12. Look dude, I know you like to stir shit up, and you're often technically right when you do so, but if your position is that it's okay and excusable to take 18 days for a request like this, given that it's literally their job, it is an incredibly simple, easy and quick task to complete, and it is of significant importance to students that such requests be fulfilled in a timely fashion, you aren't going to persuade me no matter how many follow-up posts you make. I asked a question about what is going on in other schools; you've at least provided a relevant answer here. This is subjective but I would say I might prefer it being literally impossible to obtain an updated official transcript to what UBC is offering, because at least that situation would be uncomplicated, it would give one an ironclad reason why they can't provide possibly provide it, one wouldn't get ripped off with fees for services that aren't provided within any reasonable length of time, and one wouldn't have this hanging over their head to the same degree. But it's informative to hear that UBC isn't the only one dropping the ball, at least. As for your latter point, bureaucracy and inflexibility in HR procedures is just a thing in public sector hiring, for example. Since there are many government jobs I am interested in, I don't have the luxury of telling them to go fuck themselves if they are rigid about such things (I'll bend over and take this before I apply for any private sector job that isn't a crim defence firm). And I suspect many students aren't really in a position to be too choosy either. Your comment on that point is just fatuous.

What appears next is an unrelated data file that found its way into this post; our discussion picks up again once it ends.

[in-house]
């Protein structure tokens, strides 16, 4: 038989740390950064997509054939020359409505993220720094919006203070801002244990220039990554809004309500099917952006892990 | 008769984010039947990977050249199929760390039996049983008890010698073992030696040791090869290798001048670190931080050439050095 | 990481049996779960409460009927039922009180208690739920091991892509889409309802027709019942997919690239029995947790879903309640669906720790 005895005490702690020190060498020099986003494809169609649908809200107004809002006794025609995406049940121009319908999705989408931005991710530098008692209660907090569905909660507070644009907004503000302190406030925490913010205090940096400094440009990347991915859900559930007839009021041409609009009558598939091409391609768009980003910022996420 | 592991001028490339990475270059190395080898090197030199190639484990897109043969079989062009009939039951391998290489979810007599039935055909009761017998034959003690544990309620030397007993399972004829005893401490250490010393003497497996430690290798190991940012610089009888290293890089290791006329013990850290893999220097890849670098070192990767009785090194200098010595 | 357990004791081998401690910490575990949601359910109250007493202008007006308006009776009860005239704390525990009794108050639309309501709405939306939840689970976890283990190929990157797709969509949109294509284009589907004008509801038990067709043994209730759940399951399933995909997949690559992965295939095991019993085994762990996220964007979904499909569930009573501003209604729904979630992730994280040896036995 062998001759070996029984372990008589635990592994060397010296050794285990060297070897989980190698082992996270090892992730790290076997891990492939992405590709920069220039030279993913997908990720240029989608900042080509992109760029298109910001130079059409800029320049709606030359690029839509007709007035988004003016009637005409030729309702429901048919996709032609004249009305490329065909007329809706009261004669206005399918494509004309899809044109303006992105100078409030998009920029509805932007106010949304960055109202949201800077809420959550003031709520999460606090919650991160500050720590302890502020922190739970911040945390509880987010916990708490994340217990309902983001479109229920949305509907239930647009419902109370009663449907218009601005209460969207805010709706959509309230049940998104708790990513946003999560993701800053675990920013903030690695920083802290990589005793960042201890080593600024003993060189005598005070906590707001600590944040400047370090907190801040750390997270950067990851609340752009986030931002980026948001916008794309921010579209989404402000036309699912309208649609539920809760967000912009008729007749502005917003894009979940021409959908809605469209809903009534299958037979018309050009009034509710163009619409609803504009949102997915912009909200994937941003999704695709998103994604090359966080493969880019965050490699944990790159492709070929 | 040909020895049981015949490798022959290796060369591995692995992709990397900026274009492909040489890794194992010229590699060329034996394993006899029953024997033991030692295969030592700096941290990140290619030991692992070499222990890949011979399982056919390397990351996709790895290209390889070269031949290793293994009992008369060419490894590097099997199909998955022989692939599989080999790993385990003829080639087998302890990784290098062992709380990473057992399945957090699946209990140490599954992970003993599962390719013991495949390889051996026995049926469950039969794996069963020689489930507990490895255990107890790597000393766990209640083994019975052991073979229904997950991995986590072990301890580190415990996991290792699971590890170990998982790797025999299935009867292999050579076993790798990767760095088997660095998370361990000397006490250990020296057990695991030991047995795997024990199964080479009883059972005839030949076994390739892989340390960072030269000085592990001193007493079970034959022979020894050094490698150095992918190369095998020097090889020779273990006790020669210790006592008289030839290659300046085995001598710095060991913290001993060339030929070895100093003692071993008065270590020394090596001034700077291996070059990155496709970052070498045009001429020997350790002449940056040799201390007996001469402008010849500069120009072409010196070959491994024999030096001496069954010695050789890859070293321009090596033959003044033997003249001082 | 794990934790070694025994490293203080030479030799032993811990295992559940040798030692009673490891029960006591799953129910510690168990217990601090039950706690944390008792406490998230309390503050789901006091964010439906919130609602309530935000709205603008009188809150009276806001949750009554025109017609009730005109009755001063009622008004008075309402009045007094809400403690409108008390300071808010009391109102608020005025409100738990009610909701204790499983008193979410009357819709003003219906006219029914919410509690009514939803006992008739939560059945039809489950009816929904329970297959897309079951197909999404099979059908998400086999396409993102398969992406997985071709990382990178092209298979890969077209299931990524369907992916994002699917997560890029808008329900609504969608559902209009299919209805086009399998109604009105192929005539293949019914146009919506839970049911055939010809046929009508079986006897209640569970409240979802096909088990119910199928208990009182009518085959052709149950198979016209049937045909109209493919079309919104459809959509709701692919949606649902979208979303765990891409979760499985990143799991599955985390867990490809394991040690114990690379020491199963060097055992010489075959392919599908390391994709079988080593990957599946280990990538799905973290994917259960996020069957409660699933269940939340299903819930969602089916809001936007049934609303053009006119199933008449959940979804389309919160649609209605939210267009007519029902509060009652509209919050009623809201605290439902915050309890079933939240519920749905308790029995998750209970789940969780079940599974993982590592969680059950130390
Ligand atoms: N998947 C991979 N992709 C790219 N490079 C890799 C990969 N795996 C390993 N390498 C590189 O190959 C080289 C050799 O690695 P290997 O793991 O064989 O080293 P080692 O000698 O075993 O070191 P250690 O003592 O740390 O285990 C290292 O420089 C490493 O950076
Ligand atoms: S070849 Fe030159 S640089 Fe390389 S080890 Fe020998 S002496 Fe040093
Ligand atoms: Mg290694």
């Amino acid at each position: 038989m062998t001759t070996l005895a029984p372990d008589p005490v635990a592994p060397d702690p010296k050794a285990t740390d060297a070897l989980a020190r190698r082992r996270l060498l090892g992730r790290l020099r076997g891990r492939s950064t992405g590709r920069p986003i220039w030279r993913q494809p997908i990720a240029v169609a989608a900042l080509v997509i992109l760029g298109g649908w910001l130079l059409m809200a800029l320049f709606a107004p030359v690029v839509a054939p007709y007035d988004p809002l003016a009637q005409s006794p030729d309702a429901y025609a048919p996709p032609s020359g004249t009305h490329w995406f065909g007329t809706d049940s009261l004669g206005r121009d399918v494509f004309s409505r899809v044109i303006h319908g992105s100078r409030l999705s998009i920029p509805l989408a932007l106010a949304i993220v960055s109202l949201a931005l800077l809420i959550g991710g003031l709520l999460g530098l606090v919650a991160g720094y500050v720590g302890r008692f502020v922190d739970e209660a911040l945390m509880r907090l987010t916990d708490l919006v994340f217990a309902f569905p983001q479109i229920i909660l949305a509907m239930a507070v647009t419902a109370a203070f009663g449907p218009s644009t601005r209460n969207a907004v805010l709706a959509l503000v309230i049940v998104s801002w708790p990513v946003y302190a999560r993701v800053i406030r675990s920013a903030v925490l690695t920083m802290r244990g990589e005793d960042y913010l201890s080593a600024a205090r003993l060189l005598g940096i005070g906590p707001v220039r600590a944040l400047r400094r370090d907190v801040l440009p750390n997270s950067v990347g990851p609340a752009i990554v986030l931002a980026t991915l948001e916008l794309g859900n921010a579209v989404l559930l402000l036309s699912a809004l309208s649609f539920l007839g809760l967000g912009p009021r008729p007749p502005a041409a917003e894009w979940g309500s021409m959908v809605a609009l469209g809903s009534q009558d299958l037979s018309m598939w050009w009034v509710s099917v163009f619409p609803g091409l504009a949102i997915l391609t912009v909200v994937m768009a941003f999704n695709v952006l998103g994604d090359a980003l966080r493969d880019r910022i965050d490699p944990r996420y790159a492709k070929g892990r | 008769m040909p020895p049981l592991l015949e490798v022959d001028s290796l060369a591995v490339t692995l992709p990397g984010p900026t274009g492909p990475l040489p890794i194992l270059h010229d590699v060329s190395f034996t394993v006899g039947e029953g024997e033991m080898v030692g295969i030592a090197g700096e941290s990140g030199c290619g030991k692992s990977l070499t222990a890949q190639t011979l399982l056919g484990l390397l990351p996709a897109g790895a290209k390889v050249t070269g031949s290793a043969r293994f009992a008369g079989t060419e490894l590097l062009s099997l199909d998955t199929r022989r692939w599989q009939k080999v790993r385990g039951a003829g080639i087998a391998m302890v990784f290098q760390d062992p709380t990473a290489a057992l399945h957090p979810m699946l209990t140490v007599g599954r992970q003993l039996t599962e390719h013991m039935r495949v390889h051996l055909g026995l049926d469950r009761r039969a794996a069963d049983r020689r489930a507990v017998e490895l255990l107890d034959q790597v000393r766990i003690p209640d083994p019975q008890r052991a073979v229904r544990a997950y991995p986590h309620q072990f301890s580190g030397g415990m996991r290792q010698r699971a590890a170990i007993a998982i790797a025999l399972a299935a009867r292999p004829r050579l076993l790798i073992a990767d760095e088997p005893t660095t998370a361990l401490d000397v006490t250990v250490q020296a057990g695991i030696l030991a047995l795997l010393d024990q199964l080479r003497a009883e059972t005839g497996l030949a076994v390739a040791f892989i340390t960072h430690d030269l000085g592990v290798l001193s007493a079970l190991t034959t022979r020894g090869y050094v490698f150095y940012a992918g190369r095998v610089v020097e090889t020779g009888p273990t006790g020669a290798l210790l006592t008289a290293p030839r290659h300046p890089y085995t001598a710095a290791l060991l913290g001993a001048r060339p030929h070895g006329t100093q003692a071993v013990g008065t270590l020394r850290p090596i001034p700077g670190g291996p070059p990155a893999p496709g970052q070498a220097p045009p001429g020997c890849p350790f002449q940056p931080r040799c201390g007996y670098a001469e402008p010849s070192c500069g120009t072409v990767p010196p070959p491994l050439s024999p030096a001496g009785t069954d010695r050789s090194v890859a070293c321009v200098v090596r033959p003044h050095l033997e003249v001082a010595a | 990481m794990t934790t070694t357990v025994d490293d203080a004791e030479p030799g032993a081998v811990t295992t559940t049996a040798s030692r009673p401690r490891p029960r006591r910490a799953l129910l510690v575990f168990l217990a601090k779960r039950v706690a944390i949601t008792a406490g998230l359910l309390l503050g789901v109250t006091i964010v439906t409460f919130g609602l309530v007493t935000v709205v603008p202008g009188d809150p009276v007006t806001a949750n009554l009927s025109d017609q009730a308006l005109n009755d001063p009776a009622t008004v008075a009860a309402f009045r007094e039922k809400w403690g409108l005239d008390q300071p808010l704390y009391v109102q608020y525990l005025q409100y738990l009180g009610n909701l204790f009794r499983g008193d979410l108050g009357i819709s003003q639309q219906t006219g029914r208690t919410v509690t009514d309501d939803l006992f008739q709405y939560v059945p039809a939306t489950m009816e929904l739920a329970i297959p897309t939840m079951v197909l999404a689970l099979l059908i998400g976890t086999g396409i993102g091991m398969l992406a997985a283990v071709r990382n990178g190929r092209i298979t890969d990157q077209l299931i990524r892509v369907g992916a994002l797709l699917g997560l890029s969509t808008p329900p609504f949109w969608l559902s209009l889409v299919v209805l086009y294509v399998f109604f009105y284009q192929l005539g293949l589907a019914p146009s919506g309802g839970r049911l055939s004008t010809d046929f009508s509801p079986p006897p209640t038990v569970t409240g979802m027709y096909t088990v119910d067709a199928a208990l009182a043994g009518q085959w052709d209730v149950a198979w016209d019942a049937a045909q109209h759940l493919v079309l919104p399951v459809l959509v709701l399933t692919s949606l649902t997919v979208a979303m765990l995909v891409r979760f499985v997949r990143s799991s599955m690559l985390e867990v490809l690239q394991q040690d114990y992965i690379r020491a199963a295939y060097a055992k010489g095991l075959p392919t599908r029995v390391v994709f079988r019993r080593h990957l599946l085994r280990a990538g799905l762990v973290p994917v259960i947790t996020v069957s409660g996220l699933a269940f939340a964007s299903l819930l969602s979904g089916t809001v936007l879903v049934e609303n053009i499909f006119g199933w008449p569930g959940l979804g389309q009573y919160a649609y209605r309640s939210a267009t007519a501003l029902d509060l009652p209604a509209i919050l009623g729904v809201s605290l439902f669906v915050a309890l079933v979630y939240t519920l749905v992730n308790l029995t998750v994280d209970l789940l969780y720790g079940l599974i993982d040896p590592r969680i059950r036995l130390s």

13. Areas of law that you could go solo: Criminal, family, immigration, real estate, wills & estates, and I'm sure I missed a few others. However, to answer the above, you are going to probably need a clerk or legal assistant if you have a solo real estate practice, and you are definitely going to want a good clerk at your side for family law.
  14. Osgoode isn't even offering official transcripts at the moment, so UBC is winning that battle. Also, if "certain employers: aren't understanding of "there's a global pandemic that literally shut down my university and basically every other university on the planet, here's an unofficial transcript and I'll get you an official one ASAP", I don't think you should want to work there.
  15. 18 days to send you a pdf of your transcript? what in the world
  16. Okay, but I've seen people talk about incompetent CSOs before in this very thread, and had certain employers not been understanding of my situation, this incompetence from enrollment services would have been more damaging than CSO incompetence.
  17. I also think yall at least 25 years old now. Like come on. Are you only a lawyer if you can post to the instragam a picture of you at a bar ceremony with the hastag #lawyered Blows my mind how many people are going bananas about potentially not receiving a bar ceremony.
  18. Surely "they took 18 days to send me a pdf of my transcript" is not a good reason not to attend a law school